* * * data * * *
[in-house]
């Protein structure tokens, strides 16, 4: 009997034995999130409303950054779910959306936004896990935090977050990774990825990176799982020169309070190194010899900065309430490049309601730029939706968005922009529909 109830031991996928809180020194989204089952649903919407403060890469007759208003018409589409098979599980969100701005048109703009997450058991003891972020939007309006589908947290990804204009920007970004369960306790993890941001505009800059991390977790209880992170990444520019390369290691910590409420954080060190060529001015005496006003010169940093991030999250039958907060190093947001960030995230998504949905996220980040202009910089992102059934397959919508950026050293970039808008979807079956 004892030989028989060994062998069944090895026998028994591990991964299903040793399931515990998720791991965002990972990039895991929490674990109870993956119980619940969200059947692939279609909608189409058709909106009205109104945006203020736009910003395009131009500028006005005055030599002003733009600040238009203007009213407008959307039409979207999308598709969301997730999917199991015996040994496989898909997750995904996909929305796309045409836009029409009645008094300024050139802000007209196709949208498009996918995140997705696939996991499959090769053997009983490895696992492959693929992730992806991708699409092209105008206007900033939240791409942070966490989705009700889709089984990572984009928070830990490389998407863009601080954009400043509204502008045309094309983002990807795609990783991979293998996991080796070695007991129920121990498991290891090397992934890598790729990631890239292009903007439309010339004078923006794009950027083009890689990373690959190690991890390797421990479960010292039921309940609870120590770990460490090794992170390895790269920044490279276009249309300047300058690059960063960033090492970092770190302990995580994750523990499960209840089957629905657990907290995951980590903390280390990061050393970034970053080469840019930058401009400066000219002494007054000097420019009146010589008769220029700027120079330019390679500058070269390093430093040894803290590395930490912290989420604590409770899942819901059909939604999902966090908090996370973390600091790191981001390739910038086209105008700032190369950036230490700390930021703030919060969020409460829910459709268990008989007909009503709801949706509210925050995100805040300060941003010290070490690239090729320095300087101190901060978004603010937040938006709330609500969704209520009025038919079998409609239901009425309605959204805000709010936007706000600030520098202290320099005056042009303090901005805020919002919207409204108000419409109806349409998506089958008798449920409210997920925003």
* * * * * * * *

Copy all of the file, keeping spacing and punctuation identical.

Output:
[in-house]
């Protein structure tokens, strides 16, 4: 009997034995999130409303950054779910959306936004896990935090977050990774990825990176799982020169309070190194010899900065309430490049309601730029939706968005922009529909 109830031991996928809180020194989204089952649903919407403060890469007759208003018409589409098979599980969100701005048109703009997450058991003891972020939007309006589908947290990804204009920007970004369960306790993890941001505009800059991390977790209880992170990444520019390369290691910590409420954080060190060529001015005496006003010169940093991030999250039958907060190093947001960030995230998504949905996220980040202009910089992102059934397959919508950026050293970039808008979807079956 004892030989028989060994062998069944090895026998028994591990991964299903040793399931515990998720791991965002990972990039895991929490674990109870993956119980619940969200059947692939279609909608189409058709909106009205109104945006203020736009910003395009131009500028006005005055030599002003733009600040238009203007009213407008959307039409979207999308598709969301997730999917199991015996040994496989898909997750995904996909929305796309045409836009029409009645008094300024050139802000007209196709949208498009996918995140997705696939996991499959090769053997009983490895696992492959693929992730992806991708699409092209105008206007900033939240791409942070966490989705009700889709089984990572984009928070830990490389998407863009601080954009400043509204502008045309094309983002990807795609990783991979293998996991080796070695007991129920121990498991290891090397992934890598790729990631890239292009903007439309010339004078923006794009950027083009890689990373690959190690991890390797421990479960010292039921309940609870120590770990460490090794992170390895790269920044490279276009249309300047300058690059960063960033090492970092770190302990995580994750523990499960209840089957629905657990907290995951980590903390280390990061050393970034970053080469840019930058401009400066000219002494007054000097420019009146010589008769220029700027120079330019390679500058070269390093430093040894803290590395930490912290989420604590409770899942819901059909939604999902966090908090996370973390600091790191981001390739910038086209105008700032190369950036230490700390930021703030919060969020409460829910459709268990008989007909009503709801949706509210925050995100805040300060941003010290070490690239090729320095300087101190901060978004603010937040938006709330609500969704209520009025038919079998409609239901009425309605959204805000709010936007706000600030520098202290320099005056042009303090901005805020919002919207409204108000419409109806349409998506089958008798449920409210997920925003």